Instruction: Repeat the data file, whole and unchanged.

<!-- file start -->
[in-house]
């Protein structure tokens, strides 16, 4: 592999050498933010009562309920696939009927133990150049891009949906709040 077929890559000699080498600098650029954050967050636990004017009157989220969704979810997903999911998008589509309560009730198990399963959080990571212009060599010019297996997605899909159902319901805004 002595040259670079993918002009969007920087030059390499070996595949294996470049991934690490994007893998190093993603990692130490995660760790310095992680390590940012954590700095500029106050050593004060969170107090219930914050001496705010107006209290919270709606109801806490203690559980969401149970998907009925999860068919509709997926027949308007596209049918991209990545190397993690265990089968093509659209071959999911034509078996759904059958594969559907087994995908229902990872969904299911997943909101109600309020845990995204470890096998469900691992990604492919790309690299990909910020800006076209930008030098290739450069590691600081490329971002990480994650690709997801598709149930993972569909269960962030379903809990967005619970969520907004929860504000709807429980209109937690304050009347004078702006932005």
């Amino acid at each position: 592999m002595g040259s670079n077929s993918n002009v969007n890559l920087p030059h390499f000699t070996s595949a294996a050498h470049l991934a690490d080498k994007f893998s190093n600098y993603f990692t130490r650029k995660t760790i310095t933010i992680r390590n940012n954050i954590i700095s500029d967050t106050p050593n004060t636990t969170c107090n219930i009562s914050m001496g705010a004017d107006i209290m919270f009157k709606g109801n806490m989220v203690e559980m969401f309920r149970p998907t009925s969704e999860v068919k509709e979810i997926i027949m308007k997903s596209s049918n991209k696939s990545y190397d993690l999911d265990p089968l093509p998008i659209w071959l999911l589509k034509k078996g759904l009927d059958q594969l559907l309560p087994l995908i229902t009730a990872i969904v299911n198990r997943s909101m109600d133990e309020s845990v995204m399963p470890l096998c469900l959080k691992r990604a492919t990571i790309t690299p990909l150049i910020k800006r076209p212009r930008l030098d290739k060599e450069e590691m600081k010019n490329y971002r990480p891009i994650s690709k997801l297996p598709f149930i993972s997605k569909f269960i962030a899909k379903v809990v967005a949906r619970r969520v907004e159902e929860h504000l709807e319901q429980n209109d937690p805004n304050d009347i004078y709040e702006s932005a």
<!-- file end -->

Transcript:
[in-house]
């Protein structure tokens, strides 16, 4: 592999050498933010009562309920696939009927133990150049891009949906709040 077929890559000699080498600098650029954050967050636990004017009157989220969704979810997903999911998008589509309560009730198990399963959080990571212009060599010019297996997605899909159902319901805004 002595040259670079993918002009969007920087030059390499070996595949294996470049991934690490994007893998190093993603990692130490995660760790310095992680390590940012954590700095500029106050050593004060969170107090219930914050001496705010107006209290919270709606109801806490203690559980969401149970998907009925999860068919509709997926027949308007596209049918991209990545190397993690265990089968093509659209071959999911034509078996759904059958594969559907087994995908229902990872969904299911997943909101109600309020845990995204470890096998469900691992990604492919790309690299990909910020800006076209930008030098290739450069590691600081490329971002990480994650690709997801598709149930993972569909269960962030379903809990967005619970969520907004929860504000709807429980209109937690304050009347004078702006932005």
């Amino acid at each position: 592999m002595g040259s670079n077929s993918n002009v969007n890559l920087p030059h390499f000699t070996s595949a294996a050498h470049l991934a690490d080498k994007f893998s190093n600098y993603f990692t130490r650029k995660t760790i310095t933010i992680r390590n940012n954050i954590i700095s500029d967050t106050p050593n004060t636990t969170c107090n219930i009562s914050m001496g705010a004017d107006i209290m919270f009157k709606g109801n806490m989220v203690e559980m969401f309920r149970p998907t009925s969704e999860v068919k509709e979810i997926i027949m308007k997903s596209s049918n991209k696939s990545y190397d993690l999911d265990p089968l093509p998008i659209w071959l999911l589509k034509k078996g759904l009927d059958q594969l559907l309560p087994l995908i229902t009730a990872i969904v299911n198990r997943s909101m109600d133990e309020s845990v995204m399963p470890l096998c469900l959080k691992r990604a492919t990571i790309t690299p990909l150049i910020k800006r076209p212009r930008l030098d290739k060599e450069e590691m600081k010019n490329y971002r990480p891009i994650s690709k997801l297996p598709f149930i993972s997605k569909f269960i962030a899909k379903v809990v967005a949906r619970r969520v907004e159902e929860h504000l709807e319901q429980n209109d937690p805004n304050d009347i004078y709040e702006s932005a």